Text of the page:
2. 2. Agenda Introduction • • • • Java 8 Streams Lambdas Method References Stream Operations • • • • Intermediate vs. Terminal Stateless vs. Stateful Short-Circuiting Collectors
  3. 3. Java 8
  4. 4. Java™ SE 8 Release Contents JSR 308: Annotations on Java Types JSR 310: Date and Time API JSR 335: Lambda Expressions closures JEP 107: Bulk Data Operations for Collections for-each filter map reduce http://www.jcp.org/en/jsr/detail?id=337 http://openjdk.java.net/jeps/107
  5. 5. Streams
  6. 6. Streams interface java.util.stream.Stream<T> forEach() filter() map() reduce() … java.util.Collection<T> Stream<T> stream() Stream<T> parallelStream()
  7. 7. Creating and using a Stream List<Book> myBooks = …; Stream<Book> books = myBooks.stream(); Stream<Book> goodBooks = books.filter(b -> b.getStarRating() > 3); goodBooks.forEach(b -> System.out.println(b.toString()));
  8. 8. Properties of Streams Streams do not store elements… …they are a view on top of a data structure Operations provided by Streams... …are applied to the underlying data source elements Stream Operations can take as a parameter… …Lambda expressions …Method references Manipulating the underlying data source... …will yield a ConcurrentModificationException
  9. 9. Lambdas
  10. 10. What are Lambda Expressions? Java‘s version of Closures Allow to create (sort of) First Class Functions Can be passed as a parameter Can be a return value Can be stored in a variable Target type is inferred from context Why „sort of“? Because Java doesn‘t have a real function type! Java converts Lambdas into Functional Interfaces
  11. 11. Functional Interface Functional Interface = Interface w/ 1 Method Names of Interface and Method are irrelevant Default: java.util.function.Consumer<T> public interface Stream<T> { void forEach(Consumer<? super T> consumer); } public interface Consumer<T> {void accept(T t);} Consumer<Book> reduceRankForBadAuthors = (Book b) -> { if (b.getStarRating() < 2) b.getAuthor().addRank(-1); }; books.forEach(reduceRankForBadAuthors); books.forEach(b -> b.setEstimatedReadingTime(90*b.getPages()));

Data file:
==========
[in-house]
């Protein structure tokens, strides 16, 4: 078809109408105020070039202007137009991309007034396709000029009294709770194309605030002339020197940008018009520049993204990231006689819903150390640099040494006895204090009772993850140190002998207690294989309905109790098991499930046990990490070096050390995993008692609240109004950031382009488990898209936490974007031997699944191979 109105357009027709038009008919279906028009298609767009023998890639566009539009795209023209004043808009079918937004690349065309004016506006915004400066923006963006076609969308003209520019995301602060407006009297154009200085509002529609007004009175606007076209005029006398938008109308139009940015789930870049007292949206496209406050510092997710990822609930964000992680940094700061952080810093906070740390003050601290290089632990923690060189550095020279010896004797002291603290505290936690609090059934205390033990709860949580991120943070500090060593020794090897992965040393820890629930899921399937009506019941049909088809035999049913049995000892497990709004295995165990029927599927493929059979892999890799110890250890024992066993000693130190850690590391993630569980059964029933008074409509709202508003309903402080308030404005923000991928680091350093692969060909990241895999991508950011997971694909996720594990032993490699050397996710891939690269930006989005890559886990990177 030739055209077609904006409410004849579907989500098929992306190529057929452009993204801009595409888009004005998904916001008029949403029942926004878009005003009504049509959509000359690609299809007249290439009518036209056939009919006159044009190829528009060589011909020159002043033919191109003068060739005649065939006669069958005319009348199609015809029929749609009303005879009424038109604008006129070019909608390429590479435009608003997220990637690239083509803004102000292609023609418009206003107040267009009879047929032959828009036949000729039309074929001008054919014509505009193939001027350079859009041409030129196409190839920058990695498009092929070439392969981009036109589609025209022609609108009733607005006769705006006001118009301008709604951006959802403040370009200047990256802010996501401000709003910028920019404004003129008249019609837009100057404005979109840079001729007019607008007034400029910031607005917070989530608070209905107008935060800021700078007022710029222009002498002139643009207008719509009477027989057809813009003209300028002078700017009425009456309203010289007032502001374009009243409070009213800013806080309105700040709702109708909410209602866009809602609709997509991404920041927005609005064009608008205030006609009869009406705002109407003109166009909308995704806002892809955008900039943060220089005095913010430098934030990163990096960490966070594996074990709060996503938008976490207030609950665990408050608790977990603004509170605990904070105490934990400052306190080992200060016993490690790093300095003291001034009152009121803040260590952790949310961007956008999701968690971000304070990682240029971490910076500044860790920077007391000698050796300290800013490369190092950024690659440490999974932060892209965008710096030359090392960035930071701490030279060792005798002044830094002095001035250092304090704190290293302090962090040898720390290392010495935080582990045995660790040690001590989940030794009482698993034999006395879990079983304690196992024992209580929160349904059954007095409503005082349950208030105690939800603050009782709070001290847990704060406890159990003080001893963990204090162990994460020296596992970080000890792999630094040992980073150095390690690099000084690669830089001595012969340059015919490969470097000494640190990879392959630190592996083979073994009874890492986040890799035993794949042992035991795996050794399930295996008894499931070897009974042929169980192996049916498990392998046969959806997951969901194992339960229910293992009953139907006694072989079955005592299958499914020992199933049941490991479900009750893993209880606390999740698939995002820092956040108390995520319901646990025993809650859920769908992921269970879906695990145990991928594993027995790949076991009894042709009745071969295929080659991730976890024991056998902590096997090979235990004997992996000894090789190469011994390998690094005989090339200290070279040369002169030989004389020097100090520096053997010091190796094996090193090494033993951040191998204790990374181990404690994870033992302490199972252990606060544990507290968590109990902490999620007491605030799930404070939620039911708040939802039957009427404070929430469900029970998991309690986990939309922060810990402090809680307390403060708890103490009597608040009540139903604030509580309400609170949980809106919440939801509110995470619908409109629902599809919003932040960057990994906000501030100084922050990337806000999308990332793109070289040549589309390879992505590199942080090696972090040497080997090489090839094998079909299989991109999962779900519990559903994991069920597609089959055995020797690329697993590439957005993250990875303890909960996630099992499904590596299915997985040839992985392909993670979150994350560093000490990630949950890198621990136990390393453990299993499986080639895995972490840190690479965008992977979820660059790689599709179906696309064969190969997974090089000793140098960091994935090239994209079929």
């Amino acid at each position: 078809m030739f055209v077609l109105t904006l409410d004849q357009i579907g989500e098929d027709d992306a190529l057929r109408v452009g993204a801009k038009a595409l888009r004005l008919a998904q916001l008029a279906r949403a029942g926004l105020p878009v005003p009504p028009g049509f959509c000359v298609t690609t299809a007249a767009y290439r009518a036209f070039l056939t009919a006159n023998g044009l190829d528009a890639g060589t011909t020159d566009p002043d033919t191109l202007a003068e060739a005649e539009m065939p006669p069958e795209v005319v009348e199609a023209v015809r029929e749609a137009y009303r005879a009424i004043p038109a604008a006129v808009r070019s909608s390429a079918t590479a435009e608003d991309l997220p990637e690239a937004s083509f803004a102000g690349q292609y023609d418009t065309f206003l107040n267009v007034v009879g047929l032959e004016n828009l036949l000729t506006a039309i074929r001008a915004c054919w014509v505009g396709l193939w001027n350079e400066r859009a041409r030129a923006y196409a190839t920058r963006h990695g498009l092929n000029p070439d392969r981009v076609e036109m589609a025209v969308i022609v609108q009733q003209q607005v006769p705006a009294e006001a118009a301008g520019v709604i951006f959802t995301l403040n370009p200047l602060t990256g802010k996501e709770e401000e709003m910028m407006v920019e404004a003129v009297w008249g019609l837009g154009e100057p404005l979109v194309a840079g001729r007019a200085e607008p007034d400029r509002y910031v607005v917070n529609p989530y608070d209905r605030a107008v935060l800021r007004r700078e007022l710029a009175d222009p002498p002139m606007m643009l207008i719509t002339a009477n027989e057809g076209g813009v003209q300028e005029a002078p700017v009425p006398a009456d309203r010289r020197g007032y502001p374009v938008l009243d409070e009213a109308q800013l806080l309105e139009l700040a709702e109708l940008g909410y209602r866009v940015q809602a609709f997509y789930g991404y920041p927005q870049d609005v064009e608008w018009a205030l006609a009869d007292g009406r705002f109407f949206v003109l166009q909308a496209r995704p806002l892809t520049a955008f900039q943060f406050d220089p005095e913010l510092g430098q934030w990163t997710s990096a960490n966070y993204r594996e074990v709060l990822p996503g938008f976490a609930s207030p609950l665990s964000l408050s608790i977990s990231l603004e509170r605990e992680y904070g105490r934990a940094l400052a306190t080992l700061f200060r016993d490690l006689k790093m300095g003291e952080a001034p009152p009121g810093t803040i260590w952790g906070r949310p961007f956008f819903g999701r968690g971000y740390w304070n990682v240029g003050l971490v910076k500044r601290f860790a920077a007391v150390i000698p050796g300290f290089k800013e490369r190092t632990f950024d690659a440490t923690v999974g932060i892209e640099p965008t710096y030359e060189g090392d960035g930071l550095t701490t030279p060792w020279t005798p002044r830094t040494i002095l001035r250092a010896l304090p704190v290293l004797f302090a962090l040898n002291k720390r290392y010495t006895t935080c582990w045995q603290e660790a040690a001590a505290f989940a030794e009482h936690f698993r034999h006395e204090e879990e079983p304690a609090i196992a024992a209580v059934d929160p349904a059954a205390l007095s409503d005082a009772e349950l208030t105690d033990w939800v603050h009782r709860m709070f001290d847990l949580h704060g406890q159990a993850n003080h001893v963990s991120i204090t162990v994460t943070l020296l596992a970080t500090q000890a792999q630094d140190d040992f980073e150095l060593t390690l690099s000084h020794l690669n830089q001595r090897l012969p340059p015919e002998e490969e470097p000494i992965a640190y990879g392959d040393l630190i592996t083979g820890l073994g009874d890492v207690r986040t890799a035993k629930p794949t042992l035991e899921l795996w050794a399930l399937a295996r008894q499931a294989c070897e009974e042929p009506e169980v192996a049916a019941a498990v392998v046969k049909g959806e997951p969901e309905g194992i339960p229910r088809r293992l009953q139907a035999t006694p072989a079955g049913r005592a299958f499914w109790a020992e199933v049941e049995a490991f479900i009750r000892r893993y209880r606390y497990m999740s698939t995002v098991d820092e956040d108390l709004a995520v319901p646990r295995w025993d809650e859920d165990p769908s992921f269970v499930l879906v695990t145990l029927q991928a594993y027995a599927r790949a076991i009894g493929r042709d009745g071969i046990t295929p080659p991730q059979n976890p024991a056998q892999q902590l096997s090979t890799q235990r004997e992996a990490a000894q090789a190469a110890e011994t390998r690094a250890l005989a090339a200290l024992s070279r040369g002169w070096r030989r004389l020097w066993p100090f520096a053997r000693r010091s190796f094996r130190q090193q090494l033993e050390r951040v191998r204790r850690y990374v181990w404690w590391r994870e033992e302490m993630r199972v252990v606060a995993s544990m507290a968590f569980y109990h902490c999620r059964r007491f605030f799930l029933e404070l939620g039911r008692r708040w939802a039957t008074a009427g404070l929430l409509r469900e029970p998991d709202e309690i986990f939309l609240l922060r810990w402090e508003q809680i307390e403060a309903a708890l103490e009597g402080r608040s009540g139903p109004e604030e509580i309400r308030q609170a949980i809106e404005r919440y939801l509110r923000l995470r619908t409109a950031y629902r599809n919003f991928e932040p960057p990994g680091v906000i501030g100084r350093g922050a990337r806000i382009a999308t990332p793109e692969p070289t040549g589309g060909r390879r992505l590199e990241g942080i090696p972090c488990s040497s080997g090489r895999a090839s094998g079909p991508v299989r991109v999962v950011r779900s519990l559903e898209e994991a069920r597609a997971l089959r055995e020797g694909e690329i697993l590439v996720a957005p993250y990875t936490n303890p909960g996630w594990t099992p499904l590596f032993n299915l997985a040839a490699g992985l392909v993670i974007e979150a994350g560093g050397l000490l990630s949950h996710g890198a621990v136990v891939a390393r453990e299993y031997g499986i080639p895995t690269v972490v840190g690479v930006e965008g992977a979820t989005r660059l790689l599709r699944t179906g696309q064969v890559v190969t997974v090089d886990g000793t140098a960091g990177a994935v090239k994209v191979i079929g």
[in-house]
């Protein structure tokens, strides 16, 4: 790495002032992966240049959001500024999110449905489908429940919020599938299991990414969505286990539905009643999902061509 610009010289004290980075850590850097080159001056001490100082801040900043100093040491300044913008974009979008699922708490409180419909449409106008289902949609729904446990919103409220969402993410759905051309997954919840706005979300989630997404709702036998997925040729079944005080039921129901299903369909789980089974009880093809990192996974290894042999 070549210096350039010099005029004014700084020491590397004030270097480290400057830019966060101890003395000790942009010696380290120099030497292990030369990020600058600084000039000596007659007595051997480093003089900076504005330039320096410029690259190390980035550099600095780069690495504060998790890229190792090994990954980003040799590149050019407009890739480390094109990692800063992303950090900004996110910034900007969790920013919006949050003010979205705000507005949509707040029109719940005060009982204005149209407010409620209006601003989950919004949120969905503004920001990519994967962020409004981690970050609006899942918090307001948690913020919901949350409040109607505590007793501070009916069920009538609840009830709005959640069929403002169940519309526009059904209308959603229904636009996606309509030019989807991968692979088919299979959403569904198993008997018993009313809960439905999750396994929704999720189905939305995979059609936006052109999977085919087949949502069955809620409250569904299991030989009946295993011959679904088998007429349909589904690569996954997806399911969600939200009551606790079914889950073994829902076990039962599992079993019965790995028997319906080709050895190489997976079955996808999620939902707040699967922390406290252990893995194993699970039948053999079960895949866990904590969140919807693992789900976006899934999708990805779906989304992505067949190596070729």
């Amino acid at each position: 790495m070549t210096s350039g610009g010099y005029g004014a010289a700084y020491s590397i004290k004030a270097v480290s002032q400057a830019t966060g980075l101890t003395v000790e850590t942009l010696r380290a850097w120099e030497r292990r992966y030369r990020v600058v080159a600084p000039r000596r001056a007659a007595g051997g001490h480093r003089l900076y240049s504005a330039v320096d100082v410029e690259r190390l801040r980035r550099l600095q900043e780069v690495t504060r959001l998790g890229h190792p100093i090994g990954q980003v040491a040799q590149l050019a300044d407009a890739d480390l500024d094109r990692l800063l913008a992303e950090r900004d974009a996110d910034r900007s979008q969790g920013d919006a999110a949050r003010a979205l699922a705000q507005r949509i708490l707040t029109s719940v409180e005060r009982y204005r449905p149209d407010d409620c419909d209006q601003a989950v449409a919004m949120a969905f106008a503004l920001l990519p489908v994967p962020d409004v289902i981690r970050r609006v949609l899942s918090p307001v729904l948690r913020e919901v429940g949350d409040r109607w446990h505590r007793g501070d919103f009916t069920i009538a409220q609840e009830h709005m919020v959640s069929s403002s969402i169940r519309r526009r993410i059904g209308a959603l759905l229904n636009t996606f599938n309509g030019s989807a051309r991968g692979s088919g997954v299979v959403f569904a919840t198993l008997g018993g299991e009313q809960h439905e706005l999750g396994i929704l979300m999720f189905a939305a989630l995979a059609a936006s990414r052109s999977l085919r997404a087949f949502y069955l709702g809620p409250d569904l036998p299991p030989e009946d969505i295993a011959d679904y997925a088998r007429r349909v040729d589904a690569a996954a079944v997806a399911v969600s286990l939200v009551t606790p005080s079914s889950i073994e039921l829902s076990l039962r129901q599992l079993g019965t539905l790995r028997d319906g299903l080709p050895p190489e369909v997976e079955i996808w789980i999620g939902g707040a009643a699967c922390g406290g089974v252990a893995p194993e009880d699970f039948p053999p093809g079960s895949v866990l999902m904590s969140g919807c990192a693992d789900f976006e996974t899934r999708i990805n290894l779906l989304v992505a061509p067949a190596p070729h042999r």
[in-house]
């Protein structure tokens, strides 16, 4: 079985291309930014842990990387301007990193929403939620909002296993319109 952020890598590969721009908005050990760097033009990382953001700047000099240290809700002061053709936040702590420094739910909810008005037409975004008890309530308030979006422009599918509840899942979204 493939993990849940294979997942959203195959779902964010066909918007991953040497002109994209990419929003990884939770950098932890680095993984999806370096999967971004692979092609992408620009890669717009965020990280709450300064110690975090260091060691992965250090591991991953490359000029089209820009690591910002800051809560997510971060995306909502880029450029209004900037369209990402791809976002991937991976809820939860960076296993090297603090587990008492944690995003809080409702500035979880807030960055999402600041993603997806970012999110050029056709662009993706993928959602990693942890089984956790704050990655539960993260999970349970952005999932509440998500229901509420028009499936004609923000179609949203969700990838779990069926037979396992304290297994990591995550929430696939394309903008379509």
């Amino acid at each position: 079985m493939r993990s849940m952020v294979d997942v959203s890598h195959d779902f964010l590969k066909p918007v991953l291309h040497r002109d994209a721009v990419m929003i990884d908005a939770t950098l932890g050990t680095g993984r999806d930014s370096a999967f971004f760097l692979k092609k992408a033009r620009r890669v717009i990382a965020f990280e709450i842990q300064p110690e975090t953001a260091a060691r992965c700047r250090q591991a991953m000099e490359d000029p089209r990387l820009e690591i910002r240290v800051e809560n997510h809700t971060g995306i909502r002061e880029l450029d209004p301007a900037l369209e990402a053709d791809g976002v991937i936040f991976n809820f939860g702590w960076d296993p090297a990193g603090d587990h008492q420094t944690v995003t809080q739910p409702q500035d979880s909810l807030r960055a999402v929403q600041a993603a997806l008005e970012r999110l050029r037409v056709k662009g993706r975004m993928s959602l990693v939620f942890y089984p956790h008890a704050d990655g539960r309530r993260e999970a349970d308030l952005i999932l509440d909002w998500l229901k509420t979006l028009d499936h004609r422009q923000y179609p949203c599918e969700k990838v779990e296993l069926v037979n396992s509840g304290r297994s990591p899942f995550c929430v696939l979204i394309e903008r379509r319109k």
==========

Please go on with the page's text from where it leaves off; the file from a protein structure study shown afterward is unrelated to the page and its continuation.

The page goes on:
12. 12. Lambda Syntax /* argument list */ (int x, int y) -> { return x*y; } (x, y) -> { return x*y; } x -> { return x*2; } () -> { System.out.println("Do you think this will work?"); } /* single expression */ b -> { b.getMissingPages() > threshold ? b.setCondition(BAD) : b.setCondition(GOOD) } /* list of statements */ b -> { Condition c = computeCondition(b.getMissingPages()); b.setCondition(c); }
  13. 13. Method References
  14. 14. Method References books.forEach(b -> b.fixSpellingErrors()); books.forEach(Book::fixSpellingErrors); // instance method books.forEach(b -> BookStore.generateISBN(b)); books.forEach(BookStore::generateISBN); // static method books.forEach(b -> System.out.println(b.toString())); books.forEach(System.out::println); // expression Stream<ISBN> isbns1 = books.map(b -> new ISBN(b)); Stream<ISBN> isbns2 = books.map(ISBN::new); // constructor
  15. 15. Intermediate vs. Terminal Stream Operations
  16. 16. Intermediate vs. Terminal Intermediate: Output is another Stream filter() map() … Terminal: Do something else with the Stream forEach() reduce() … double totalPrice = books.mapToDouble(Book::getPrice) .reduce(0.0, (p1, p2) -> p1+p2);